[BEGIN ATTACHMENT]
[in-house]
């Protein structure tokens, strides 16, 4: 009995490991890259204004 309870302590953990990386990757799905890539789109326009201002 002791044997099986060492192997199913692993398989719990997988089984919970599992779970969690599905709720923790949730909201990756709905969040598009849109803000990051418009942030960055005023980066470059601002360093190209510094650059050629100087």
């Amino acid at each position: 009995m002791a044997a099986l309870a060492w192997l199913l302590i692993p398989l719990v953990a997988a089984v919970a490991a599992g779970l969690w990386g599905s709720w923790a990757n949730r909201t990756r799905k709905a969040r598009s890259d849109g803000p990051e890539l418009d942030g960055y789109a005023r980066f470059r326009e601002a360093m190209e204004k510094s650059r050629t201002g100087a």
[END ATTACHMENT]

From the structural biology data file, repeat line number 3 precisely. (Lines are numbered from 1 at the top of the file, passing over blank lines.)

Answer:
């Amino acid at each position: 009995m002791a044997a099986l309870a060492w192997l199913l302590i692993p398989l719990v953990a997988a089984v919970a490991a599992g779970l969690w990386g599905s709720w923790a990757n949730r909201t990756r799905k709905a969040r598009s890259d849109g803000p990051e890539l418009d942030g960055y789109a005023r980066f470059r326009e601002a360093m190209e204004k510094s650059r050629t201002g100087a």